Asian Games: Never-say-die Indonesians smash Japan favourites

Asian Games: Never-say-die Indonesians smash Japan favourites
Indonesia's Greysia Polii (L) and Nitya Krishinda Maheswari react after winning the match against Japan during the women's doubles gold medal badminton match at Gyeyang Gymnasium at the 17th Asian Games in Incheon

INCHEON, South Korea - Indonesian giant killers Greysia Polii and Nitya Krishinda Maheswari toppled Japanese favourites Ayaka Takahashi and Misaki Matsutomo in a historic badminton women's doubles victory at the Asian Games Saturday.

The seventh seeds took a convincing two-game win over the Japanese world number threes to become the first Indonesians to win the Asiad women's doubles title since 1978.

It came after the Indonesians' shock semi-final defeat of China's defending champions Zhao Yunlei and Tian Qing, the world and Olympic title holders.

"Our coach told us before the match: don't lose hope, don't lose courage. Keep playing and playing until you win the game," said an ecstatic Polii.

"It's very hard to beat someone who never gives up, and we never give up." Asked how they will be marking the landmark win, Polii said it would be traditional South Korean alcohol. "My teammate at the apartment said whoever wins gold has to drink soju!" With the opponents cheered on by a deafening band of supporters banging drums and chanting "Indonesia", the Japanese pair were able to fend off the attacking underdogs.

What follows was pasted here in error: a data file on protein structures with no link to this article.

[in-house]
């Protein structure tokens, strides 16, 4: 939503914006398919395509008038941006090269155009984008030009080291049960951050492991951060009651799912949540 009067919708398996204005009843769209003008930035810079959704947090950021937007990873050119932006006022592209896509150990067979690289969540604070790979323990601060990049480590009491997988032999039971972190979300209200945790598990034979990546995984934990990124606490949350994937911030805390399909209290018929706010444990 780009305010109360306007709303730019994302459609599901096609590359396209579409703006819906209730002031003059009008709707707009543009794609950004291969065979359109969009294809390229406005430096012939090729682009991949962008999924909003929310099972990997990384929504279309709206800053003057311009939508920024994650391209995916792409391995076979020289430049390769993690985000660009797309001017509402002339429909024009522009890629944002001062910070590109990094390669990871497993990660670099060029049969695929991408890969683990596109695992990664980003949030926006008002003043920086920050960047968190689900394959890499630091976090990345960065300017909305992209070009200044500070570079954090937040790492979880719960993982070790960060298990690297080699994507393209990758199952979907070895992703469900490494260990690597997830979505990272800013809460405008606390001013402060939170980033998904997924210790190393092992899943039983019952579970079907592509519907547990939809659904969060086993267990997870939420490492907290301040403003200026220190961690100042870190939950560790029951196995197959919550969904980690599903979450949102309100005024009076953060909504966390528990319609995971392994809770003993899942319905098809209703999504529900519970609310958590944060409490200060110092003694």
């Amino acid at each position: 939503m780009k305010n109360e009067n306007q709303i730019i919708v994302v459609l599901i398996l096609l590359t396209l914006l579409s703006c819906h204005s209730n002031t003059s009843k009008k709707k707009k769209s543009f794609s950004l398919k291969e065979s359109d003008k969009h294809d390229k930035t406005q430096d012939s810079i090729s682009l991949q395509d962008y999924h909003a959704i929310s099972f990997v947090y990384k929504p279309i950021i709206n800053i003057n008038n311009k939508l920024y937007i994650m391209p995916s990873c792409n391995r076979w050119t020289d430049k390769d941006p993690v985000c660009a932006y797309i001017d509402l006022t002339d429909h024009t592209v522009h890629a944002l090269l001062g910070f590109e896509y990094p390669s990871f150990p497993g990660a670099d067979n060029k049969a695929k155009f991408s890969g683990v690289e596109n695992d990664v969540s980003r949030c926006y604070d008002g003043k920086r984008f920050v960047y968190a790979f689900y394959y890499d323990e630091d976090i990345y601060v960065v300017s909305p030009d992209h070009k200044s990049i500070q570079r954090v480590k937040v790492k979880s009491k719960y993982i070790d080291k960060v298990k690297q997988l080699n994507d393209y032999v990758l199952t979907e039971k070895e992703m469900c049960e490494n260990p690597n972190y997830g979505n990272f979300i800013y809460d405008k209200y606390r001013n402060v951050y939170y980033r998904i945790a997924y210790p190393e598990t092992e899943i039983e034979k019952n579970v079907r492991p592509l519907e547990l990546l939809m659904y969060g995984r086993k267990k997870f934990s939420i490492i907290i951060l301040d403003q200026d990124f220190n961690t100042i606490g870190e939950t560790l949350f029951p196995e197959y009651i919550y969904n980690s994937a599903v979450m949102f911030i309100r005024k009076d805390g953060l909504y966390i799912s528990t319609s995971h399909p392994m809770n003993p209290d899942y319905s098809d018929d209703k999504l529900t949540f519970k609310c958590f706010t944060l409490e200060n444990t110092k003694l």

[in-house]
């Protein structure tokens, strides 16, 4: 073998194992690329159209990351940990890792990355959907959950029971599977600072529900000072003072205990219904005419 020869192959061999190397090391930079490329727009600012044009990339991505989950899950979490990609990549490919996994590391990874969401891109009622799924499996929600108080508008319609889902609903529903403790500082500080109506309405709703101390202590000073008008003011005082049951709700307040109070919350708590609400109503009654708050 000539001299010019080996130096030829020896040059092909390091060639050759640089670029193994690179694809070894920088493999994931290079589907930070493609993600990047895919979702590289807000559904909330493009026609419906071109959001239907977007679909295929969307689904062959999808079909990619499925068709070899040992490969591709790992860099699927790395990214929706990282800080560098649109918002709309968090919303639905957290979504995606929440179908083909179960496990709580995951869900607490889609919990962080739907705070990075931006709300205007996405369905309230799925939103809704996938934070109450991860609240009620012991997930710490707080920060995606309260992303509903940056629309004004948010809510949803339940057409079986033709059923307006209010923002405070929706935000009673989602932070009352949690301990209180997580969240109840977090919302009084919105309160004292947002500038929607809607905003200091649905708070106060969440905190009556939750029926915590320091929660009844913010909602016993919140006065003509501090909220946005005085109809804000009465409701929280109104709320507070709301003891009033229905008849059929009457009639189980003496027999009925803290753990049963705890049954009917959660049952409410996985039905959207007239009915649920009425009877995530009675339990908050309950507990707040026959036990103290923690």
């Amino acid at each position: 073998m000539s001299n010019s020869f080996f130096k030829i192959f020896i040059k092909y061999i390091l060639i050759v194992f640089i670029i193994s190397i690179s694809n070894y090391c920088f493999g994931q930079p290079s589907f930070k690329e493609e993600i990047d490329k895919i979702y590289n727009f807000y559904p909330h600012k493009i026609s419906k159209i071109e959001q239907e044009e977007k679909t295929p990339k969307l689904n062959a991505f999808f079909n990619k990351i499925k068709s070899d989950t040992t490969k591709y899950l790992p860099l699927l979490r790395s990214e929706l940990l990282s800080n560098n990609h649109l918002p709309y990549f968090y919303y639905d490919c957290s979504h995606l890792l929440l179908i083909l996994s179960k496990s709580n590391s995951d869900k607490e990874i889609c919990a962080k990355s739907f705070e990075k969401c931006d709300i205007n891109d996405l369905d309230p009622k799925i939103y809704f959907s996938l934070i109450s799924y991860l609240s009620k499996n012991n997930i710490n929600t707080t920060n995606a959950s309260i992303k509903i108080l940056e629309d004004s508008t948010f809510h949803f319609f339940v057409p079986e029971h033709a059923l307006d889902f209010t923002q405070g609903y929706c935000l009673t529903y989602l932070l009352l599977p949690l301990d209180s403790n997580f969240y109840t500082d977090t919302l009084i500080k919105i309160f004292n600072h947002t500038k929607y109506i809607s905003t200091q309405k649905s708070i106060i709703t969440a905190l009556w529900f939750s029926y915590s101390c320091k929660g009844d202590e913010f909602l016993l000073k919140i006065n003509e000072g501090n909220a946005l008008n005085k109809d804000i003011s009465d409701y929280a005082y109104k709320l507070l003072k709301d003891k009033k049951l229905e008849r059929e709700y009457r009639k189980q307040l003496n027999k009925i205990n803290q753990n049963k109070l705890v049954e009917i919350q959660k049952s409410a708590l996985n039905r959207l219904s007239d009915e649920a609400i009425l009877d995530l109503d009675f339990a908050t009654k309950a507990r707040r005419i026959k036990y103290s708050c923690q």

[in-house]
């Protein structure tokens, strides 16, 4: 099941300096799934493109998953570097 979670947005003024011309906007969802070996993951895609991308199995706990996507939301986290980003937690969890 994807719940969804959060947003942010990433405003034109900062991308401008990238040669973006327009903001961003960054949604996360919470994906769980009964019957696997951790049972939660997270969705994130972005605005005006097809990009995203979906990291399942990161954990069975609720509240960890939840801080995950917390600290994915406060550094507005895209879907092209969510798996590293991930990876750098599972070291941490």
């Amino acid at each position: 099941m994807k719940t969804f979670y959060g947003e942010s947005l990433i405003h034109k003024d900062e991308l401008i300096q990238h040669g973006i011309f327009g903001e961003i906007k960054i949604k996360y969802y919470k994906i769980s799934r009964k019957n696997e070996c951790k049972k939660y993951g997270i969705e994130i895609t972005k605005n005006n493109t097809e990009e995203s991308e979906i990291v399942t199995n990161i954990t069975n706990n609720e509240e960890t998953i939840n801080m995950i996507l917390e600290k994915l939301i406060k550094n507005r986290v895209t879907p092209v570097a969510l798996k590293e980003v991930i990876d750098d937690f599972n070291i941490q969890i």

Takahashi and Matsumoto held them to 15-15 in the first game, but the Indonesians' speed and precision was too much and the favourites crumbled, hitting returns into the net to lose 21-15.

The second game saw the Indonesians firing shots at the feet of the Japanese who found it impossible to dig out returns.

It was one-way traffic as the Indonesians pushed the shuttle down the lines. Polii punched a powerful return from the back of the court which clipped the net and dropped down to take the game 21-9.

"They were much stronger than when we played them last time. Congratulations to them," said Takahashi.

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